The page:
Get More Golf Workouts & Expert Advice Here!

One reason why I choose this specific kettlebell swing variation for golfers specifically, is because many players exhibit a common postural fault known as “C-Posture” - increased rounding of the back during normal standing posture and also the position at address. C-posture restricts rotation, making twisting around a smooth axis all the more challenging.3 By positioning the kettlebells at your sides, this swing variation encourages an opening of the chest and elongation the spine, which is something wise to promote while lifting.

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Topics: Kettlebell Movements, Golf

Kettlebell Workouts For Golf Part 4: Goblet Squat For Golfers

Posted by Kettlebell Kings on Jun 20, 2017 12:00:00 PM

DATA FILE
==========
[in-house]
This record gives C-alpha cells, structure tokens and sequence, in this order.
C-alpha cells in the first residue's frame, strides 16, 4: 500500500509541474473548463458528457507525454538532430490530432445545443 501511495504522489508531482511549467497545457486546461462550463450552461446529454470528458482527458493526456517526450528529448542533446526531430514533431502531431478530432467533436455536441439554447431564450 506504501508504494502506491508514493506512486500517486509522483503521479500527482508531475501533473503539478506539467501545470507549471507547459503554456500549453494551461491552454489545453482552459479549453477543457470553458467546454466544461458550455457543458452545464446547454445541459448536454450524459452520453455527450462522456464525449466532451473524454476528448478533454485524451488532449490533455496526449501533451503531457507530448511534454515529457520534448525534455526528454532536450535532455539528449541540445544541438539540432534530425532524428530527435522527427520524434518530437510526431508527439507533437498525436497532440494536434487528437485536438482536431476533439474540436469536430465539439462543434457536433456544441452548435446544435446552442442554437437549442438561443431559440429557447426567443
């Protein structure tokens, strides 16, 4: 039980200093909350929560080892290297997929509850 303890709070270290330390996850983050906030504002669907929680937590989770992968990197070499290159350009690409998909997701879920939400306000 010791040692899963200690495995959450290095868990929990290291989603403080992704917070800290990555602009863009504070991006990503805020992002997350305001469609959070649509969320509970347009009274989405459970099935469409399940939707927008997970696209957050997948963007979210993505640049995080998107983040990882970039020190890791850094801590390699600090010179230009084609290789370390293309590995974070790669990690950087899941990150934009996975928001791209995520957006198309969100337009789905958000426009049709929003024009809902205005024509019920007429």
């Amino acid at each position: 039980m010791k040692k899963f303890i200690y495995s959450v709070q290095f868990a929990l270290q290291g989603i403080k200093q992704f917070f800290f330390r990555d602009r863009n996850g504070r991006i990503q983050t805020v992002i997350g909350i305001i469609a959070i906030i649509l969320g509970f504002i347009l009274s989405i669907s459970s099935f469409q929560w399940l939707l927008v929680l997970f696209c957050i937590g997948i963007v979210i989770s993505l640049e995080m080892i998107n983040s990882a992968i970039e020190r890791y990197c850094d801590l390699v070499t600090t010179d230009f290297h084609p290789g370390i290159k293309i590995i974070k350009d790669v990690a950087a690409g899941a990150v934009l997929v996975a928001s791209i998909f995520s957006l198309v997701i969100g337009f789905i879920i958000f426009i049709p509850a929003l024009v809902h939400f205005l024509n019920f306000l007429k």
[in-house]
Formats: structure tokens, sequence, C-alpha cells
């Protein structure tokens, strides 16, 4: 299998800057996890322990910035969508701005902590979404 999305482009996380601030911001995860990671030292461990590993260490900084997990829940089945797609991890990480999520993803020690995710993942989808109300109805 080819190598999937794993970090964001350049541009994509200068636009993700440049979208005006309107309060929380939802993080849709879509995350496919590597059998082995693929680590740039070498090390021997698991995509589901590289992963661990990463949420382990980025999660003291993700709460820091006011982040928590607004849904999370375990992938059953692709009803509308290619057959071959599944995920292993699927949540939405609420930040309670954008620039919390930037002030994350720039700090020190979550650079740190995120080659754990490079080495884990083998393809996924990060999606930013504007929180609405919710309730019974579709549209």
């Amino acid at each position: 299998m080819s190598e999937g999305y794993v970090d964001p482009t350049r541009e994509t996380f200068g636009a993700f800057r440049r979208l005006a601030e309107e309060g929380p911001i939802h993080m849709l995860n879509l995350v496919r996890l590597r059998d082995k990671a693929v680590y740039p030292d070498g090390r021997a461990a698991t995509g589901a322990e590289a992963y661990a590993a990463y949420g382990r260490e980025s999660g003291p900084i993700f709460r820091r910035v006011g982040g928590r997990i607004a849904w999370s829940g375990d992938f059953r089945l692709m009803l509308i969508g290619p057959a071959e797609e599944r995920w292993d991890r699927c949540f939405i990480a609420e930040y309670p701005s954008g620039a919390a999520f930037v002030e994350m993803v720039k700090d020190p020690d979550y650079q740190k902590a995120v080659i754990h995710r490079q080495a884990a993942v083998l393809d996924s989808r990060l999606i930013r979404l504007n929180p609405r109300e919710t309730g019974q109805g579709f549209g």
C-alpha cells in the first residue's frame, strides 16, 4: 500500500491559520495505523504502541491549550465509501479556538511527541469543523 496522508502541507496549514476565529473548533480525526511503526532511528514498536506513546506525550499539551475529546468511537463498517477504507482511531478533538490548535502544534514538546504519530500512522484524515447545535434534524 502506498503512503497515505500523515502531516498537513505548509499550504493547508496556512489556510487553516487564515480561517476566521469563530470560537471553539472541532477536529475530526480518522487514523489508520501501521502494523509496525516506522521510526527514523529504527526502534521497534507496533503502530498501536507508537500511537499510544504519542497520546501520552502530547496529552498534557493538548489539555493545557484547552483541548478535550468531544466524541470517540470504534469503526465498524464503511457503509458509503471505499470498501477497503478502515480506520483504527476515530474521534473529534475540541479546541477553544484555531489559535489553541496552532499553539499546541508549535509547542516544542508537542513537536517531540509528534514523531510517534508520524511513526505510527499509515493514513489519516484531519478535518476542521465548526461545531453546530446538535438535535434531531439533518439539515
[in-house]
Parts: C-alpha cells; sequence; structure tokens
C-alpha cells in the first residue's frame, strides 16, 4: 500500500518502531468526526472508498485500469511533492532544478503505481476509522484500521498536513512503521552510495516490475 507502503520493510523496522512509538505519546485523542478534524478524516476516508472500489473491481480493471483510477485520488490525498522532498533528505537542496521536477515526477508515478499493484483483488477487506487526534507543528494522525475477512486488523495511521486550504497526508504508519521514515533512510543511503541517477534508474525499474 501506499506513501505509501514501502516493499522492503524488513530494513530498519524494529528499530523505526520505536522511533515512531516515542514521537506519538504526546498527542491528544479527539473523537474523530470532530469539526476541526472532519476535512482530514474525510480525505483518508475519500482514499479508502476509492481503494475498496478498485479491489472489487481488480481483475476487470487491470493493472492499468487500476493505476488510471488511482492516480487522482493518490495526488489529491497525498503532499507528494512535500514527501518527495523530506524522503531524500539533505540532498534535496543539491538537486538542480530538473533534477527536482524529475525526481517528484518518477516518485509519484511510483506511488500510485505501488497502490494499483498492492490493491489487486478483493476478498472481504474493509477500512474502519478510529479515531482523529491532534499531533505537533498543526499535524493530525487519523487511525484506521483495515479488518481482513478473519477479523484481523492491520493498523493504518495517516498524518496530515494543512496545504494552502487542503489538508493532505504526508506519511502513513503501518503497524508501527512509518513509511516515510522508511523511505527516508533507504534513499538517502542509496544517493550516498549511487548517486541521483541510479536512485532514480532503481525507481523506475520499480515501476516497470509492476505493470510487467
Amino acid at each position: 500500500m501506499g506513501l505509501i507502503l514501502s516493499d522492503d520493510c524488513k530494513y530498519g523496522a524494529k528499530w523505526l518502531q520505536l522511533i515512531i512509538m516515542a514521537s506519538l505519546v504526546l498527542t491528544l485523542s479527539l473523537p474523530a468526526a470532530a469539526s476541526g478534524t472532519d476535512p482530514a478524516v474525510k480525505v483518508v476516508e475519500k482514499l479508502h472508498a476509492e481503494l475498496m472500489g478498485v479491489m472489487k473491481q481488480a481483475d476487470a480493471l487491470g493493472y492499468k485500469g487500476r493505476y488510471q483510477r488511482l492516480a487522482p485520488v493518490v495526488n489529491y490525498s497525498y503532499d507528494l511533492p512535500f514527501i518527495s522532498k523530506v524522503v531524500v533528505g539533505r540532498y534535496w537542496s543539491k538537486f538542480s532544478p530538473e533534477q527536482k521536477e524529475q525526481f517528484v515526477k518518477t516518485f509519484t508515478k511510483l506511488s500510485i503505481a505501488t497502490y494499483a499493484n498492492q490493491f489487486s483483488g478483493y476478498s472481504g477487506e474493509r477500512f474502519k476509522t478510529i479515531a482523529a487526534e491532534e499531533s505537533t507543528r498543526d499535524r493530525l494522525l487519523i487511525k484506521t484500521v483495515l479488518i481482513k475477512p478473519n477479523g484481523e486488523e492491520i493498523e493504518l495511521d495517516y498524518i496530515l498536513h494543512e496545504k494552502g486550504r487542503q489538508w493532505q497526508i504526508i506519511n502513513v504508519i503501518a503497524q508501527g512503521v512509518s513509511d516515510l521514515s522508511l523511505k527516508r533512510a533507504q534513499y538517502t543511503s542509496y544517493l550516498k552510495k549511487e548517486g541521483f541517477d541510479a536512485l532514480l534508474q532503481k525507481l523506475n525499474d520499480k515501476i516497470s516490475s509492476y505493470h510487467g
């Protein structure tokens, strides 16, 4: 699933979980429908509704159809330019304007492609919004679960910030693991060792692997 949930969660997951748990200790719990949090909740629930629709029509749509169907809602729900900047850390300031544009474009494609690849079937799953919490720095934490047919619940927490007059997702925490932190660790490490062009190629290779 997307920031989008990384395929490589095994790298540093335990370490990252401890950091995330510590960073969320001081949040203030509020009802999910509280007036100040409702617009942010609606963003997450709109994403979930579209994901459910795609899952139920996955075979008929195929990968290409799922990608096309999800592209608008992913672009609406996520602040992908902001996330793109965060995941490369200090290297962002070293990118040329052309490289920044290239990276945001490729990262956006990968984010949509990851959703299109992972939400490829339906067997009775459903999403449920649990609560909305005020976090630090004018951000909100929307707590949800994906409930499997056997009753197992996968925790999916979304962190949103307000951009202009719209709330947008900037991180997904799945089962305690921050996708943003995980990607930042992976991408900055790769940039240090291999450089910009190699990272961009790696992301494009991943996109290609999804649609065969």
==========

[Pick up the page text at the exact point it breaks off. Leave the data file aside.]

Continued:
We are excited to begin our series on kettlebell workouts for golf.  We will be covering kettlebell exercises that are designed to strengthen the muscles which help your golf game by hitting the ball further and having more control over the club path.  This is Part 4 in our 5 part series that will cover a number kettlebell movements which will improve your game, make sure to subscribe to notifications for when each new post is released by completing the form below.

We have collaborated on this series with Master of Sport, Mike Salemi (@kettlebelllifestyle) and Mind Pump Media (@mindpumpmedia), both are great follows on social media and full of knowledge about kettlebell and fitness. In order to prepare for this series, Mike Salemi went to the Titliest Performance Institute certification and completed his TPI certification which is designed to "teach professionals how to increase player performance through a deep understanding of how the body functions during the golf swing." (http://www.mytpi.com/certification).  14 of the last 17 Major Championships were won by golf professionals advised by a TPI certified expert. Combining the knowledge taught at TPI certifications with Mike's already indepth knowledge of the body and lifting will create an amazing series of posts designed to help improve your golf game as well as overall strength.

By Mike Salemi:

Kettlebell Goblet Squats For Golfers